By Joe Kennedy
December 2, 2020 at 5:00 am ET
There is a sea change underway in U.S. antitrust policy, and it has the potential to wreak havoc on corporations and harm consumers in the process.
For decades, policymakers and scholars have agreed that the point of antitrust laws should be to protect the interests of consumers from the influence of undue corporate power. This legal premise, known as the consumer welfare standard, generally has required regulators to show that corporations are harming consumers by raising prices, reducing quality or slowing innovation before exercising the authority to step in and block mergers and acquisitions, bar certain practices or break a company up. In the absence of consumer harm, the consensus held, regulators should generally adopt a permissive approach to market competition.
But a vocal group of activists, pundits and scholars in recent years have started blaming lax antitrust enforcement for a wider range of social ills — from wage inequality to privacy erosion. Some support radically overhauling antitrust laws to make it harder for firms to get big or stay big. These advocates are less concerned with consumer welfare and more concerned about the purported threats large companies pose to smaller companies and other interests. Virtually all of these alleged abuses are either flat wrong or vastly overstated.
A key allegation that advocates make is that regulators have been too lax in letting large companies acquire other companies, thereby appropriating their innovations and squashing potential competitors. A recent report by the Democratic majority of the House Subcommittee on Antitrust, Commercial and Administrative Law alleges: “In some cases, a dominant firm evidently acquired nascent or potential competitors to neutralize a competitive threat or to maintain and expand the firm’s dominance. In other cases, a dominant firm acquired smaller companies to shut them down or discontinue underlying products entirely — transactions aptly described as ‘killer acquisitions.’”
These concerns are significantly overblown, but they nonetheless received a strong endorsement last month from Federal Trade Commission Chairman Joseph Simons, one of the country’s lead antitrust enforcers, who spoke at the American Bar Association’s fall forum.
Simons made two general points that few would disagree with: The first was that antitrust regulators must be vigilant in preventing large companies from gaining market power simply by purchasing their rivals. The chairman acknowledged that most acquisitions, even those by large companies, are not competitive threats in and of themselves. But he noted acquisitions that significantly increase market power generally are forbidden. The second point is that regulators must look forward and try to anticipate the likely effects of a prospective acquisition on future competition.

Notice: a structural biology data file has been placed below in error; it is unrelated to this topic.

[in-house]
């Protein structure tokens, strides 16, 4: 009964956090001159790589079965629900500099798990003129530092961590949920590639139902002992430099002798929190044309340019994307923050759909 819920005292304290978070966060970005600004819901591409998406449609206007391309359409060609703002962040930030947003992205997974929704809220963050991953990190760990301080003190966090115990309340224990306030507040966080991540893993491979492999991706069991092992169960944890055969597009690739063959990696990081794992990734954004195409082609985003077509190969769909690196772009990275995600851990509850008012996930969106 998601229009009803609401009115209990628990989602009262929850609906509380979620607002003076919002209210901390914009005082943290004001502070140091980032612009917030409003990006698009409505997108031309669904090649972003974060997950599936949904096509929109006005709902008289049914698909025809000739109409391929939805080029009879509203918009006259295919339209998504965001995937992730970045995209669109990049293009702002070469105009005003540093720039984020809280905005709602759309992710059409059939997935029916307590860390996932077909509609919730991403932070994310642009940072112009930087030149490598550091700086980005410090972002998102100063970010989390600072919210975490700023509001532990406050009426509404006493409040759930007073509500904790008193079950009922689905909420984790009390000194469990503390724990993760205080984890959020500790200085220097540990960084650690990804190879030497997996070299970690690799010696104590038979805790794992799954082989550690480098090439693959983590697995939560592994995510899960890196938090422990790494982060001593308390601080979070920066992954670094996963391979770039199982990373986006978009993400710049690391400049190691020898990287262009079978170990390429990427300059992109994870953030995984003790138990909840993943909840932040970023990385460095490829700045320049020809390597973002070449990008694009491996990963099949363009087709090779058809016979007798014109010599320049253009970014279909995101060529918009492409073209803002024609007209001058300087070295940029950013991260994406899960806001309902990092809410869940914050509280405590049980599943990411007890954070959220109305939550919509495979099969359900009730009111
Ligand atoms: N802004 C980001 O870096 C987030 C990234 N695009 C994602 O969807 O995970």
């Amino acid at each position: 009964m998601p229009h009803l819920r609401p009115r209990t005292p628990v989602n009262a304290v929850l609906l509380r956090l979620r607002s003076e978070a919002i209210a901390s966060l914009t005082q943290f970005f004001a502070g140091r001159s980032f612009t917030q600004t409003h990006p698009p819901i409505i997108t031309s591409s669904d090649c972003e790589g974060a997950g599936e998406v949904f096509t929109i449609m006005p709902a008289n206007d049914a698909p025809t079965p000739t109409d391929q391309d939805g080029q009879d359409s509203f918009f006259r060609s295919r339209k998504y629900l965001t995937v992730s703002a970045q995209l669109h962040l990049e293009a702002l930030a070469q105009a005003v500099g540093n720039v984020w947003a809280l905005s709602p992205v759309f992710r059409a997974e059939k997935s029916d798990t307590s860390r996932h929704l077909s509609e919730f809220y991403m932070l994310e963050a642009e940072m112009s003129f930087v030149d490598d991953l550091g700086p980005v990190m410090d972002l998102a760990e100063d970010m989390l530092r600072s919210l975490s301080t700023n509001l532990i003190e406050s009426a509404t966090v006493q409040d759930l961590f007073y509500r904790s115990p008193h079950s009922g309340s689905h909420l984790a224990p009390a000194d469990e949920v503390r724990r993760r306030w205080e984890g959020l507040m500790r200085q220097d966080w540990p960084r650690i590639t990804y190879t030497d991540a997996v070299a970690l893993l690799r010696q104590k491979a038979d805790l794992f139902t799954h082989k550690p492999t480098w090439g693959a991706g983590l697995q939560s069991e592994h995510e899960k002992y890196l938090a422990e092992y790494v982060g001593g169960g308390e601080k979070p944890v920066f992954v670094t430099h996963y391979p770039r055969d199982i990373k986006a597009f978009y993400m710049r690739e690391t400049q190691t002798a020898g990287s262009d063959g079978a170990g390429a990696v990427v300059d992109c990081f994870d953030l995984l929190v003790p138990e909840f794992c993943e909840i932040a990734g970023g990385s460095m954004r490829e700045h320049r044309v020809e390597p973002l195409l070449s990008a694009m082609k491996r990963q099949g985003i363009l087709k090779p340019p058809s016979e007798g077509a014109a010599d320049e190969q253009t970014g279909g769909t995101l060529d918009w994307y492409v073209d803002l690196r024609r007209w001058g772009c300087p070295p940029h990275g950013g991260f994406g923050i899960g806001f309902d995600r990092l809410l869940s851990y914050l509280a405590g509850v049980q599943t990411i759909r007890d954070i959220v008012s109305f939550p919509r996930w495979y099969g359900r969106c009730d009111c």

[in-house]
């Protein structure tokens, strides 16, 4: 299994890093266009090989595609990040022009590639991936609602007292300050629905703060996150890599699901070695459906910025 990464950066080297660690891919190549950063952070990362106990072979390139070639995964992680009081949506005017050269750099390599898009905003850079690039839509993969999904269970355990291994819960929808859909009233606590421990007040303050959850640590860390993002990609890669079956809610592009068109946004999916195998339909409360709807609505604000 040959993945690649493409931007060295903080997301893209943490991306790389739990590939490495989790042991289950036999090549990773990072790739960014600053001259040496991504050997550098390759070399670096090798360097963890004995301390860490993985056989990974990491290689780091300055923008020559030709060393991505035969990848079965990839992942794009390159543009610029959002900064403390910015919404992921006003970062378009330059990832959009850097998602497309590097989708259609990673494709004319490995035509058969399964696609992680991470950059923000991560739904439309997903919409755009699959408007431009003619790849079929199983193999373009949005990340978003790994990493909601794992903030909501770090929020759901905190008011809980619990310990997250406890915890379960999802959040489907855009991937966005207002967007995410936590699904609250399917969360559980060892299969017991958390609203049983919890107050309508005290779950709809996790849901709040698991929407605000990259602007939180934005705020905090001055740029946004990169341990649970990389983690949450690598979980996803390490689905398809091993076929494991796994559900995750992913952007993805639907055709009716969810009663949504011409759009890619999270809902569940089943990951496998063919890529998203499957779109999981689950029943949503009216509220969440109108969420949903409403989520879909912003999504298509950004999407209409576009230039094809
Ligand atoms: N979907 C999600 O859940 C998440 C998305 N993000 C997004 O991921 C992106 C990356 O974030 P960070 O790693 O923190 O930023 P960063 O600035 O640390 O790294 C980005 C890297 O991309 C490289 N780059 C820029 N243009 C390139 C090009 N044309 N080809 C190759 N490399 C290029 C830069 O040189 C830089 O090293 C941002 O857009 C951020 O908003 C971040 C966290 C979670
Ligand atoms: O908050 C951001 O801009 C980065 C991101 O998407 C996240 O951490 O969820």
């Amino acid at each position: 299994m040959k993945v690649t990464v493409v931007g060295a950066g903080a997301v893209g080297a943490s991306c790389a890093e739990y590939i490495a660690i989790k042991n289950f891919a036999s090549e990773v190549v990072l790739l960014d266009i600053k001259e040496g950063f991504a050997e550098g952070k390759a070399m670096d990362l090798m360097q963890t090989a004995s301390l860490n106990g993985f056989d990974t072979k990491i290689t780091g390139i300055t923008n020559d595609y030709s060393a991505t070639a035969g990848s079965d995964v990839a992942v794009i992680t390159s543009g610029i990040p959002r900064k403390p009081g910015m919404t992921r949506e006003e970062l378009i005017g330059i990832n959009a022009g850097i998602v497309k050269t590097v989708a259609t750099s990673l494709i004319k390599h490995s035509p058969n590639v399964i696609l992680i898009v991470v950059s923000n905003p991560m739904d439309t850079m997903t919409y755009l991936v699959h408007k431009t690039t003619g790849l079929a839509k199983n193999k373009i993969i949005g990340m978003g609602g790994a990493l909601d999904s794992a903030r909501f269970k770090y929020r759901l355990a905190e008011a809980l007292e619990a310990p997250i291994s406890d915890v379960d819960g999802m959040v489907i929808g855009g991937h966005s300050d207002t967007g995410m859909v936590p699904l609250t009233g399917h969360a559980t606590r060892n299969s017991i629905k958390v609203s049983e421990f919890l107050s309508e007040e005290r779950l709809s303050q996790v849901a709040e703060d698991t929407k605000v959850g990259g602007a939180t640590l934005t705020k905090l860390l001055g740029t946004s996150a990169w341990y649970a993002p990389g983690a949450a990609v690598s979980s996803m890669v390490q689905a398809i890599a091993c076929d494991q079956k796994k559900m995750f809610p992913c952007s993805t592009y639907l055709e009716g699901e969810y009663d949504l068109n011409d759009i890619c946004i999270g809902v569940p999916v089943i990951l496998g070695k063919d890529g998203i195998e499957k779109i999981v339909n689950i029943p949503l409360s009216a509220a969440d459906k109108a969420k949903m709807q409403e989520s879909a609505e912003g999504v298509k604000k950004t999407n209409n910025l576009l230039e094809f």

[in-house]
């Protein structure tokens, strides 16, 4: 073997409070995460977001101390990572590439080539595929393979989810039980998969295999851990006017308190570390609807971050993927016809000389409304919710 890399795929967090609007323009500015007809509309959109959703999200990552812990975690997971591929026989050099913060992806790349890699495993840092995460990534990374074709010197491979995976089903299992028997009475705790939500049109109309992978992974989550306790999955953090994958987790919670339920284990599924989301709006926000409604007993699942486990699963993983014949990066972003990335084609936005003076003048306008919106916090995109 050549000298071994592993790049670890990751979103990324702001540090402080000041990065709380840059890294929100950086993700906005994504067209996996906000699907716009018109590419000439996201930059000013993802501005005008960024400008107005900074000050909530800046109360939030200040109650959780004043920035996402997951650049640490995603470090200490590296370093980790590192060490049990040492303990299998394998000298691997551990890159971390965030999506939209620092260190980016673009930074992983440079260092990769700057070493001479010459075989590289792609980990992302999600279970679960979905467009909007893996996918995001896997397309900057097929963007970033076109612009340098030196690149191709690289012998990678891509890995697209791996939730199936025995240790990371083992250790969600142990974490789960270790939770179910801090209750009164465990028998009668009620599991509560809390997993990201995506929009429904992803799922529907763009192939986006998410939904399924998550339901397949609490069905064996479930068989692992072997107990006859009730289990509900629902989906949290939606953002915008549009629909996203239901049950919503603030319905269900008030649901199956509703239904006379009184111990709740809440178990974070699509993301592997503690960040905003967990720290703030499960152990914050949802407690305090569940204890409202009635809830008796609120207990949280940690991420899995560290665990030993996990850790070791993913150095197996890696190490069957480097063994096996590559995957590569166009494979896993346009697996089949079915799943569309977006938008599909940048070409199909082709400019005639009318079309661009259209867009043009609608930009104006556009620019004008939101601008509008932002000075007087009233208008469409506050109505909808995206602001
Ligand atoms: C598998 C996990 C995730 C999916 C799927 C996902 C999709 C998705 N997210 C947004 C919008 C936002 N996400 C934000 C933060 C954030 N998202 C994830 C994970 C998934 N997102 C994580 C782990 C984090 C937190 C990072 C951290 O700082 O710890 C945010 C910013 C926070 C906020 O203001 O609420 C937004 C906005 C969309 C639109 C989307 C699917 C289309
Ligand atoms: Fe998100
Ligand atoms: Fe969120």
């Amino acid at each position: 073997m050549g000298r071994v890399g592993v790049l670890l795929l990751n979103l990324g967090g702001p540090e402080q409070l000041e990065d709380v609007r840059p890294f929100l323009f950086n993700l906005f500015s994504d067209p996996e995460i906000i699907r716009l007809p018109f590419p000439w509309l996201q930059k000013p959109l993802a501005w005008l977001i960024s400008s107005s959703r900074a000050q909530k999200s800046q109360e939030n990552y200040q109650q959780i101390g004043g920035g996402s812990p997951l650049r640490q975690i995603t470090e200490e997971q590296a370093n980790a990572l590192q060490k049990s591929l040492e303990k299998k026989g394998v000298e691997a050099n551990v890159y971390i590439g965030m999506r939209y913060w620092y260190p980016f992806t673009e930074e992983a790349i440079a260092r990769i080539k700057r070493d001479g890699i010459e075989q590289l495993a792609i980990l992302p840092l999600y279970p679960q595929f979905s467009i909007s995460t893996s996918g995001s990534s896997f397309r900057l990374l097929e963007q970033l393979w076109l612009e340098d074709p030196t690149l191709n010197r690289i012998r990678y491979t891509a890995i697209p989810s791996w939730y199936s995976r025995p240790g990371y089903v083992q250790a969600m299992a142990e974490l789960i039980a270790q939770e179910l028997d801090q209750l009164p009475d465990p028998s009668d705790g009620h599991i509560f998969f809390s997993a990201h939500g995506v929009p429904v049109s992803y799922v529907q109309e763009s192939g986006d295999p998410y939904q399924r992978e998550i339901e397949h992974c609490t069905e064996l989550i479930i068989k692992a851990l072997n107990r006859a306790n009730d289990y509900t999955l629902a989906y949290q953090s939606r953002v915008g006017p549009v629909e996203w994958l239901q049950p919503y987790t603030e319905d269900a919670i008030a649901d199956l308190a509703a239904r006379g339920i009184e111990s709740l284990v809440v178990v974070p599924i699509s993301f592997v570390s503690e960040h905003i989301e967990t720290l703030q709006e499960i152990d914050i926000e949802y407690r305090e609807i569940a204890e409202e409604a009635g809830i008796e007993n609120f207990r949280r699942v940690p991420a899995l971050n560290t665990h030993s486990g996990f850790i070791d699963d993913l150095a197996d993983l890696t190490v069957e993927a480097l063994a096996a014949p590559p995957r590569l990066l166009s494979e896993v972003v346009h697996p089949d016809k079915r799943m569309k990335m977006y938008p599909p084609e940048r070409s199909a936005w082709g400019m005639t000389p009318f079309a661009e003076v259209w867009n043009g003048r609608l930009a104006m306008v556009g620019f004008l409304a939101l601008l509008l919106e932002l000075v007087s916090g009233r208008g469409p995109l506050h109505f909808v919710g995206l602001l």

The problem is how to do those things. Some advocates would like to forbid large companies from making any acquisitions, no matter how small or remote from their existing markets. Such a draconian policy would be unwise. But while the chairman ostensibly shares the concern that more aggressive merger enforcement could slow innovation by reducing incentives to invest in new companies, this policy seems to be the one he hints at.
For example, Facebook is often criticized for acquiring WhatsApp and Instagram, even though both purchases have proved to be enormously successful and beneficial to consumers. For example, when Facebook purchased WhatsApp, it was a paid service. Today it is free.
But it’s also is important to realize that the FTC reviewed and approved both acquisitions, as did regulators in Europe and elsewhere. Moreover, the 2012 Instagram purchase was widely criticized for lavishing too much money on a new company with an unproven product. As late as 2016, ZDNet listed it as the 15th worst acquisition by a tech firm, stating that “the $1B acquisition of the photo sharing service by Facebook is still somewhat questionable and it remains to be seen if the merger ends up being a successful one.”
What made each deal a success was Facebook’s willingness to invest significant resources to develop the smaller company’s technology and integrate it into Facebook’s broader platform so that millions of users could enjoy the new products for free. Meanwhile, a close competitor of WhatsApp — Snapchat — struggled. It went public at $27 a share in March 2017. The price fell to $5 by the end of 2018 before rebounding to $20 last January. It has since benefitted from the COVID economy.
Unfortunately, nothing in Simons’ remarks get to the question of what regulators may do after an acquisition has been consummated. While retroactive studies of past decisions can help an agency improve its ability to make future decisions, retroactive enforcement would subject past and future deals to constant uncertainty.
It is always easy to spot successful acquisitions after the fact. It is also easy to forget the many failures. Doing so gives the impression that Facebook and other large companies are brilliant market manipulators — and makes their successes inherently suspect — when the truth is, they often operate in a fog of uncertainty about the future. That’s why a significant portion of mergers and acquisitions fail to earn back their cost of capital. Regulators face this same uncertainty in predicting which ones will be successful. It is very unlikely that they will make better decisions.
Joe Kennedy is a senior fellow at the Information Technology and Innovation Foundation.
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